Another important theme in this section is the relationship between stories and real life. In a telling moment from Chapter 2, Rosa recalls how the Argentine villagers interpreted her brush with typhus as “an allegory of the old estate’s decline” (155). There is a layer of self-reflexivity here; the villagers are interpreting reality as if it were a story, but of course, their interpretation is itself part of a story that Rosa is telling to Gibreel. This moment suggests that real life and stories are inextricably bound to each other; the methods we use to interpret literature can also help us understand the world around us. Gibreel's identity is likewise always complicated by the roles he has played in religious films. Perhaps he is angelic because of these roles, or perhaps these roles made him angelic, or perhaps the truth lies in our general inability to delineate truth from fiction. The answer is never provided, but rather forces us to consider the ways in which we mistake stories for reality.
On a related note, this section includes a multitude of allusions. Several are references to several Western fairy tales, including Red Riding Hood and Snow White. “Here I am, in Grandmother’s house. Her big eyes, hands, teeth," Saladin thinks to himself as he recovers from the explosion (140). Later, Gibreel describes Rosa as “white as snow and as red as blood and as black as ebony” (156). This is another example of characters using stories to make sense of reality, but it also ties into the novel’s examination of the immigrant experience. Saladin and Gibreel refer to the mythologies of Indian, English, and Islamic cultures. This gives them unique perspectives and insights on the world that other, non-immigrant characters, cannot have. This perspective is of course echoed in that of the narrator, who mixes a myriad of allusions. In this section, in addition to the synthesis of Islamic mythology with British mythology (that of William the Conquerer), Rushdie alludes to the work of Jorge Luis Borges, both in the stories about Argentina and in the description of the manticore.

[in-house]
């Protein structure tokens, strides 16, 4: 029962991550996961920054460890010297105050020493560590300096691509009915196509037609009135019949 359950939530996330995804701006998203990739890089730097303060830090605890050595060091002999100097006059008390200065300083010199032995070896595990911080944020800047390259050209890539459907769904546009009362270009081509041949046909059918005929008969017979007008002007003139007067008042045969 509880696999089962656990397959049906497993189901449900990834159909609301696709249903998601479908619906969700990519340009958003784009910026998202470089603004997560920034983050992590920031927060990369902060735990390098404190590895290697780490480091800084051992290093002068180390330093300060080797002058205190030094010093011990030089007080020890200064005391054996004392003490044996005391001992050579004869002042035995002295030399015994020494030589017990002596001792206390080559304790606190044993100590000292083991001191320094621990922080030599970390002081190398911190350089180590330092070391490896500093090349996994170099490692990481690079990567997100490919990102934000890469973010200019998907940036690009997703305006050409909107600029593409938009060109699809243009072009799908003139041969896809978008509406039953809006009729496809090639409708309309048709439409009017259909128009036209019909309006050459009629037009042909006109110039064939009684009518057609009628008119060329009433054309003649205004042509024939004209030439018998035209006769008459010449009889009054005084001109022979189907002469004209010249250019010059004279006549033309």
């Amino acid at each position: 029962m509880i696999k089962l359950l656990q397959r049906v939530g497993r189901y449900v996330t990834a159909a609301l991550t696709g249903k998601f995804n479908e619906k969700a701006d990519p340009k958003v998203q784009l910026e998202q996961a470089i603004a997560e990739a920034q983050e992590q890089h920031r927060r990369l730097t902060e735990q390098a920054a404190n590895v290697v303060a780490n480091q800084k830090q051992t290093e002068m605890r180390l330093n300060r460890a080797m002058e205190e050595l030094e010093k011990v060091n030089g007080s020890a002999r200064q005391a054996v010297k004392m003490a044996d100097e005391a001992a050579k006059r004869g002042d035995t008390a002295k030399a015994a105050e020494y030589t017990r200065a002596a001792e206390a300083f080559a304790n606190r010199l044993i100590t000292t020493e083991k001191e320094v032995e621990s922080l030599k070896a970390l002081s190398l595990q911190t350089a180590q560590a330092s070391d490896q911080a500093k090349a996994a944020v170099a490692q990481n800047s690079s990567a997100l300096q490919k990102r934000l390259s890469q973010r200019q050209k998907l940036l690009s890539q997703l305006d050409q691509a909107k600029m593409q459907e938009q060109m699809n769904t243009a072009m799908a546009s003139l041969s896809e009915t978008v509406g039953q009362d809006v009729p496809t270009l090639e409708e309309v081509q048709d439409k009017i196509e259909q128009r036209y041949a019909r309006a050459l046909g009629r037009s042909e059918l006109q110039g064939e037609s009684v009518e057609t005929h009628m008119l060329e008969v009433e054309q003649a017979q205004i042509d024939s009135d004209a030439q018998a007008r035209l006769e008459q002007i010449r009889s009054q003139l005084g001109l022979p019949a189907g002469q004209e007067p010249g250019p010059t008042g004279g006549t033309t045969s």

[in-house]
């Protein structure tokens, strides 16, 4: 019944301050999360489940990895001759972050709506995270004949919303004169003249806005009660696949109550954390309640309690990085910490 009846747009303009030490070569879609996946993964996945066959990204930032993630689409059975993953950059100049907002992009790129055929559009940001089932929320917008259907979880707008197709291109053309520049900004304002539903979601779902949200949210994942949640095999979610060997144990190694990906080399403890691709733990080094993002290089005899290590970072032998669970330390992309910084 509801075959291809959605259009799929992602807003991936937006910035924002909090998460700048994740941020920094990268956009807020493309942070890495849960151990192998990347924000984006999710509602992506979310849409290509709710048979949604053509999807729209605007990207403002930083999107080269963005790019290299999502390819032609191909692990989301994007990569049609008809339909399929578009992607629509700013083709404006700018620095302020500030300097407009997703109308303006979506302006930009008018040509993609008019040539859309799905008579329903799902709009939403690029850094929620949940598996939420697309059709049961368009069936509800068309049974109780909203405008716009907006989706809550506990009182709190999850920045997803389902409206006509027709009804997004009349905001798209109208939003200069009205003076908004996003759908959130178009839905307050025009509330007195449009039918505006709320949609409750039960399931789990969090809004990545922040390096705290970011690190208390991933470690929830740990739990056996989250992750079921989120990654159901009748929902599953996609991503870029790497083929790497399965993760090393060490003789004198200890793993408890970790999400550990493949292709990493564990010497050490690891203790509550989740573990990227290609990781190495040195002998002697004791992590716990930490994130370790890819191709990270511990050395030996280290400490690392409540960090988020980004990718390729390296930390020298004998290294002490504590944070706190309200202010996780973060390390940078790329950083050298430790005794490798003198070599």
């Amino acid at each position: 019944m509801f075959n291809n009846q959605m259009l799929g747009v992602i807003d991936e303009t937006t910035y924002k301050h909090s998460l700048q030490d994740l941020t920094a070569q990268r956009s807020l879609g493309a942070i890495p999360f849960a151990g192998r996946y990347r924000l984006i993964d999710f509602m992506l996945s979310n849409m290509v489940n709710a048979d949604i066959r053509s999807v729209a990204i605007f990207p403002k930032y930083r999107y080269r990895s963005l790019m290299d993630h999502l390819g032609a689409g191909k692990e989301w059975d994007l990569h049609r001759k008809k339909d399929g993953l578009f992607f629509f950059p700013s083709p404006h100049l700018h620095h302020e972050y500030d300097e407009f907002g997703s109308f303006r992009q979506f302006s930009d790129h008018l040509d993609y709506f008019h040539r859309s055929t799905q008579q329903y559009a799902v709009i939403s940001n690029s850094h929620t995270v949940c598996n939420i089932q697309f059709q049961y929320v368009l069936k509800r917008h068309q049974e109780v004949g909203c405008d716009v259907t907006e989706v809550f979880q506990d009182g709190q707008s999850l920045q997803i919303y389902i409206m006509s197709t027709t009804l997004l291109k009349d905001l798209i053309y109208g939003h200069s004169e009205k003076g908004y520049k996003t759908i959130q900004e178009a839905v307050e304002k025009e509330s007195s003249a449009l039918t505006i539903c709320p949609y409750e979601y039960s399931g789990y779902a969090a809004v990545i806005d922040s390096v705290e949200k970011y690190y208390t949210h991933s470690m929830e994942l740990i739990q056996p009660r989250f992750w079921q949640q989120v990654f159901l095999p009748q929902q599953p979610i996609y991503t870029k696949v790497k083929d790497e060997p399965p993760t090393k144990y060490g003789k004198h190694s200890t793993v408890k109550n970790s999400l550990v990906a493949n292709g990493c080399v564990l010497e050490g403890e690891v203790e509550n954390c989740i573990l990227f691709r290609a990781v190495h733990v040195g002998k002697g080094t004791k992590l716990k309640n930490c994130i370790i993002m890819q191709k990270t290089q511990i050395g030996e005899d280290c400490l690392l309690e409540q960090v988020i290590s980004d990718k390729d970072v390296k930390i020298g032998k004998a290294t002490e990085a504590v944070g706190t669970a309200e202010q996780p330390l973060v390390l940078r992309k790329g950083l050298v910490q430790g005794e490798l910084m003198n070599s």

The religious symbolism is unceasing in the book. Sometimes, it is represented through the use of holy numbers. For instance, Jumpy and Pamela make love for seven days. There are also several sets of characters in the work who function as trinities. In Part III, the immigration officers are presented as a trinity. The secondary characters in this novel often appear in groups of three; the previous section featured the three goddesses, as well as Mahound’s three important disciples: Bilal, Salman, and Khalid. Rushdie explicitly acknowledges the religious significance of these triads: “The officer, Stein ...” he writes, “appeared to be the leader of the trinity, or at least the primus inter pares” (165). It is important not to assume that Rushdie is attempting allegory; that is, the characters do not necessarily represent particular religious figures. Instead, the intent seems to be to imbue the entire story with a synthesis of both mythic significance and grounded reality, to suggest that both are intertwined, both in the world and within us.
Occasionally, the narrator offers clues that can help readers analyze the novel’s style. For example, Rushdie writes about Rosa Diamond: “Repetition had become a comfort in her antiquity; the well-worn phrases, unfinished business, grandstand view, made her feel solid, unchanging, sempiternal, instead of the creature of cracks and absences she knew herself to be” (134). Rushdie himself includes many ‘well-worn phrases’ and expressions in his characters’ thoughts and dialogue. The comfort Rosa takes in verbal repetition evokes the way that Rushdie’s writing style unites the novel’s two tenuously connected plotlines.